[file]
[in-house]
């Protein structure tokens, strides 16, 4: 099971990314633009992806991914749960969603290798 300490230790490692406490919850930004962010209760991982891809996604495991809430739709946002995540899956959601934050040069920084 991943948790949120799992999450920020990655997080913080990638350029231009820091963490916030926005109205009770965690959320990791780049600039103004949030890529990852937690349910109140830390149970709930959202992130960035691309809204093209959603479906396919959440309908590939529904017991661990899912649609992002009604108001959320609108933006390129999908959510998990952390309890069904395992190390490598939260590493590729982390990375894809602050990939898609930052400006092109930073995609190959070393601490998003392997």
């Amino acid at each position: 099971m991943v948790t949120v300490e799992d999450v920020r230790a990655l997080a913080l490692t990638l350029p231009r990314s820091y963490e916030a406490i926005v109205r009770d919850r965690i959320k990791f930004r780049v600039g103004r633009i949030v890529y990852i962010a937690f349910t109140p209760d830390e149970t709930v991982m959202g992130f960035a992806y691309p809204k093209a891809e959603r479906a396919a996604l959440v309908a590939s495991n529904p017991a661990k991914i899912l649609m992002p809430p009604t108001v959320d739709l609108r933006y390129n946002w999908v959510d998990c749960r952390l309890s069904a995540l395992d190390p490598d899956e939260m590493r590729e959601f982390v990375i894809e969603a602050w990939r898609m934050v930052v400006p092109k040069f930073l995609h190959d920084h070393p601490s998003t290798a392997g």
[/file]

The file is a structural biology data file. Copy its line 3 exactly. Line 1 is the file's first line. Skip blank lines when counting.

């Amino acid at each position: 099971m991943v948790t949120v300490e799992d999450v920020r230790a990655l997080a913080l490692t990638l350029p231009r990314s820091y963490e916030a406490i926005v109205r009770d919850r965690i959320k990791f930004r780049v600039g103004r633009i949030v890529y990852i962010a937690f349910t109140p209760d830390e149970t709930v991982m959202g992130f960035a992806y691309p809204k093209a891809e959603r479906a396919a996604l959440v309908a590939s495991n529904p017991a661990k991914i899912l649609m992002p809430p009604t108001v959320d739709l609108r933006y390129n946002w999908v959510d998990c749960r952390l309890s069904a995540l395992d190390p490598d899956e939260m590493r590729e959601f982390v990375i894809e969603a602050w990939r898609m934050v930052v400006p092109k040069f930073l995609h190959d920084h070393p601490s998003t290798a392997g």